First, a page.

Kama’aina Gallery – Introduction

The Kama’aina Gallery contains works of art that have special significance in capturing themes and values important to Hawaii’s cultural pillars, their celebration and its legacy.

Many works of art in the Rapozo Gallery and the inventory of the larger collection were acquired with themes important to Hawaii in mind. The Kama’aina Gallery will updated, from time to time, to add images of works of art. The literal translation of kama’aina from Hawaiian is child of the land. The term is often used to denote someone born or ordinarily resident in Hawaii. The items in this collection are viewed with a deep sense of stewardship, in part shaped by the concept of malama, a Hawaiian word capturing the values, duties and sentiment around notions of care and stewardship.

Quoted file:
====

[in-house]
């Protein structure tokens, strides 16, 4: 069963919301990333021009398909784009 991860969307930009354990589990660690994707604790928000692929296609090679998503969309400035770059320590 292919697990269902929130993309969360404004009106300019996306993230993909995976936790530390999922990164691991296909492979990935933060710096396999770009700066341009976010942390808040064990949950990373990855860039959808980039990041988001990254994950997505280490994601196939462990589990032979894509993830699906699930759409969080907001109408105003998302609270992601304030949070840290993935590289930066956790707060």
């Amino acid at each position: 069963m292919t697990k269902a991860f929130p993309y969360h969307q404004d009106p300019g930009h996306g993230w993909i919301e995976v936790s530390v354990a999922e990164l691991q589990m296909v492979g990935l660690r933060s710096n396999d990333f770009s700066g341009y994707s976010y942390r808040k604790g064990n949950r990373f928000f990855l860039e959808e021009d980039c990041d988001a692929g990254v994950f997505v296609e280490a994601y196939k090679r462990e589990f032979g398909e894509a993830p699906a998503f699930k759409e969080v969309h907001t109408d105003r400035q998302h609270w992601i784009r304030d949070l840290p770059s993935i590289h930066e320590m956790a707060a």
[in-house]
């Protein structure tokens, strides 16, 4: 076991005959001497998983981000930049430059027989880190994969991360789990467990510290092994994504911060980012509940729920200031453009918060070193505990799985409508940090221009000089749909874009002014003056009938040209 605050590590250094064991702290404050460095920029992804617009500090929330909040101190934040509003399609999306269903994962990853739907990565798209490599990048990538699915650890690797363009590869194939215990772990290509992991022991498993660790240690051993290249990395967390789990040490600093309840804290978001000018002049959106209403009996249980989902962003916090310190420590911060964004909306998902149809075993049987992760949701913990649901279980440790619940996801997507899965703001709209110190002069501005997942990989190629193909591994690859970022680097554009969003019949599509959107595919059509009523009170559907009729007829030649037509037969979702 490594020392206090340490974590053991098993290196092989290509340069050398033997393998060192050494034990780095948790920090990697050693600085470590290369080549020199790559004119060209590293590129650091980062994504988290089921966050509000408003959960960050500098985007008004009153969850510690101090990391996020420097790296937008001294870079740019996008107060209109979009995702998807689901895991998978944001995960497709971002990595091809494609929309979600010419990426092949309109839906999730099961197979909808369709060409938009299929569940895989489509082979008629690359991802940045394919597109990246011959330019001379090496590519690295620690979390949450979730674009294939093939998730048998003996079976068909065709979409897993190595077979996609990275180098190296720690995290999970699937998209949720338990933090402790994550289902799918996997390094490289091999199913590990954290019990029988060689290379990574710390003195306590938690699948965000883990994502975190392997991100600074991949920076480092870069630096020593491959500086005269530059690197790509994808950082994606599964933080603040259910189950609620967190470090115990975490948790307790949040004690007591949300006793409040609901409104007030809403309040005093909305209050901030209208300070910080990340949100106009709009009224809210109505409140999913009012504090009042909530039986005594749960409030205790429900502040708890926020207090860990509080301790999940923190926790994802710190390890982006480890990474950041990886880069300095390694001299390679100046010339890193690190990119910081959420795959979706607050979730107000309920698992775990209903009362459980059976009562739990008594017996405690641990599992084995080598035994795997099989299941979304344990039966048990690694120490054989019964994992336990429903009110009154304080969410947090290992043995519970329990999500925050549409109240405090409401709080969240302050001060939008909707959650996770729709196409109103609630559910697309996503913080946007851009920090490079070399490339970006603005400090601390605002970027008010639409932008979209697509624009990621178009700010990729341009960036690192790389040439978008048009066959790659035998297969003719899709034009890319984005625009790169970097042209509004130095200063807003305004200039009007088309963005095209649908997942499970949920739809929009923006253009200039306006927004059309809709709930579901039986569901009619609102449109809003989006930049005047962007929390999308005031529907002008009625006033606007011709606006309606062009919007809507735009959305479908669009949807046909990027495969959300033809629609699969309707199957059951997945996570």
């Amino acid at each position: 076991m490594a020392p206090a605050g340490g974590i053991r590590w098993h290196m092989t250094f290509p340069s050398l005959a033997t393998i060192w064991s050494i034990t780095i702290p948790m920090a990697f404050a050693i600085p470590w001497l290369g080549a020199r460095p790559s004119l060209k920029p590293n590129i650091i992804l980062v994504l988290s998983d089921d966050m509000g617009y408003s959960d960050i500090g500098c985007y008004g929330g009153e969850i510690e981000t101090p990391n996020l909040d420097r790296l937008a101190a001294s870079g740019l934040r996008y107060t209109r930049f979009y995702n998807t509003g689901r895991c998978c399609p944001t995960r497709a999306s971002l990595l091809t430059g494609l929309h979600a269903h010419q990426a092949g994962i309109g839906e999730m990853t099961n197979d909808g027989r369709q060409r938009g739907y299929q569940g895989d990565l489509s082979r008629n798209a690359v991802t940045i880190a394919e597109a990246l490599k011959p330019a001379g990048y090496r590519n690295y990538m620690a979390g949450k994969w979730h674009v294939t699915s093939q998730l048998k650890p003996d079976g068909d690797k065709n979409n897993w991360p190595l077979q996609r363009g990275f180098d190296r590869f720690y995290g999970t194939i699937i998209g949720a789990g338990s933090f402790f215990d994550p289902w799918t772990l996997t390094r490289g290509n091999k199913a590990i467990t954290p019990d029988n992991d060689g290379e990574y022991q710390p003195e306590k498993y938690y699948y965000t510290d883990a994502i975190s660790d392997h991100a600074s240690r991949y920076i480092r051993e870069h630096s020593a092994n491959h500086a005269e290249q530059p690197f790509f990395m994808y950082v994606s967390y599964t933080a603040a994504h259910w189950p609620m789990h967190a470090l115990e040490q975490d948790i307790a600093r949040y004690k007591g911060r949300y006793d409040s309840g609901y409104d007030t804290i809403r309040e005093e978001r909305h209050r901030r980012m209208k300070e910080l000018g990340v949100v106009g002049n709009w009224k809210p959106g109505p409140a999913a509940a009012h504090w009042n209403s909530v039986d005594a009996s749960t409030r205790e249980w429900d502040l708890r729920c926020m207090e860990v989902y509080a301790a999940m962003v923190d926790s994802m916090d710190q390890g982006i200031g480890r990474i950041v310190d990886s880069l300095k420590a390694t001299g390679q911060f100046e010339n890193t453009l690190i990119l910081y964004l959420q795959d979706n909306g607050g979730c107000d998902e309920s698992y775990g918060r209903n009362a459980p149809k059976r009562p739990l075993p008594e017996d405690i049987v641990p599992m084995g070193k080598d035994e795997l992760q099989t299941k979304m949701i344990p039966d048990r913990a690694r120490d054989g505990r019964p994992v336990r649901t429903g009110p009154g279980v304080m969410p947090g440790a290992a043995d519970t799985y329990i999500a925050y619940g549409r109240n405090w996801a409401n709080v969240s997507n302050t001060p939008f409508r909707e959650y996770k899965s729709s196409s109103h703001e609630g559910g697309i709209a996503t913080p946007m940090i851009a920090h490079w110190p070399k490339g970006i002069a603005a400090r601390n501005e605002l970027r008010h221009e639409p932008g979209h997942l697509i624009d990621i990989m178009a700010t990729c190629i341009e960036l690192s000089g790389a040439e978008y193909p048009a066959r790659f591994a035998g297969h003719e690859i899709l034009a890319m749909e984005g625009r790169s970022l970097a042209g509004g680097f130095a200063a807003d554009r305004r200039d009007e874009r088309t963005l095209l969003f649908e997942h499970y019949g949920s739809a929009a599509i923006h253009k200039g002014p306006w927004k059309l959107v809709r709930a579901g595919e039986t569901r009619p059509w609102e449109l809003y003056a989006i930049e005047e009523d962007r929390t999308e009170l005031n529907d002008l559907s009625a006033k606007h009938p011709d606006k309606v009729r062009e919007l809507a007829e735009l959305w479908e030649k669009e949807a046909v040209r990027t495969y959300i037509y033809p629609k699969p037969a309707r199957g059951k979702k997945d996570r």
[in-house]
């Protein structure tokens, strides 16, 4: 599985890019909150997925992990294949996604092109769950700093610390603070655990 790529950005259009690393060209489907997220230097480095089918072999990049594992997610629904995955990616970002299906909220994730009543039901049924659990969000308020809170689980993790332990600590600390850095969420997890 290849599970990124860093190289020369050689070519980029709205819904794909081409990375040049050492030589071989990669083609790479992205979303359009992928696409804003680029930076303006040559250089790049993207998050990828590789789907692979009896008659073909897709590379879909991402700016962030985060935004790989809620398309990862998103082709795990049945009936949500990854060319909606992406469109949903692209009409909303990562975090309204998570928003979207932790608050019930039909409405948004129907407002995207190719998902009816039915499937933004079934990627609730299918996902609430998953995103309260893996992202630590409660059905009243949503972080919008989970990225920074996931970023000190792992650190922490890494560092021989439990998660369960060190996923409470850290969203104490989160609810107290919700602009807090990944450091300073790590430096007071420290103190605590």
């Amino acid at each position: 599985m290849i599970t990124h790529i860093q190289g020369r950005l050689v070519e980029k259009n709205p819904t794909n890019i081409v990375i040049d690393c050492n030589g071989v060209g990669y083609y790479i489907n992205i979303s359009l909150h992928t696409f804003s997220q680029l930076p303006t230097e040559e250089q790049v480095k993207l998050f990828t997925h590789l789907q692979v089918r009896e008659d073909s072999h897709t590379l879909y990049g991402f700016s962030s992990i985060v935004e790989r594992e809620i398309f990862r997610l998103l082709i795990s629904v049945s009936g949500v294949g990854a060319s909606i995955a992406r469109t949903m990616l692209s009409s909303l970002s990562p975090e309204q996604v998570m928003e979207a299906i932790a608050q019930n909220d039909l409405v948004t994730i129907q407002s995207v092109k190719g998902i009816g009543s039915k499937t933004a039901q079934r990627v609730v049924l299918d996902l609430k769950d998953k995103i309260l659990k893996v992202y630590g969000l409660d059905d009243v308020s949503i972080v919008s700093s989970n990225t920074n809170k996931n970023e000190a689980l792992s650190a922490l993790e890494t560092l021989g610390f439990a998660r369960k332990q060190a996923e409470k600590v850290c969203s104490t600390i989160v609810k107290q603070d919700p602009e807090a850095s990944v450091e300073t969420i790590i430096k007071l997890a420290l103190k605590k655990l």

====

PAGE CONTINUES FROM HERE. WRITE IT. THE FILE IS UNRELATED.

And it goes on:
We begin with three works of art that are vivid in colour. The light of the great Hawaiian sun reflects upon the land and sea and lingers everywhere in every colour imaginable, and the light slices the prism of rain and mist and the resulting rainbow reminds of us the colour embedded in light, water and life. Each work conveys a great celebration of life, of stewardship and struggle, and of the oneness of man with the earthly and the spiritual world. Here are three works of art: one of the land, one of the sea, and one of the heavens; ka ‘aina, ka kai, and ka lani.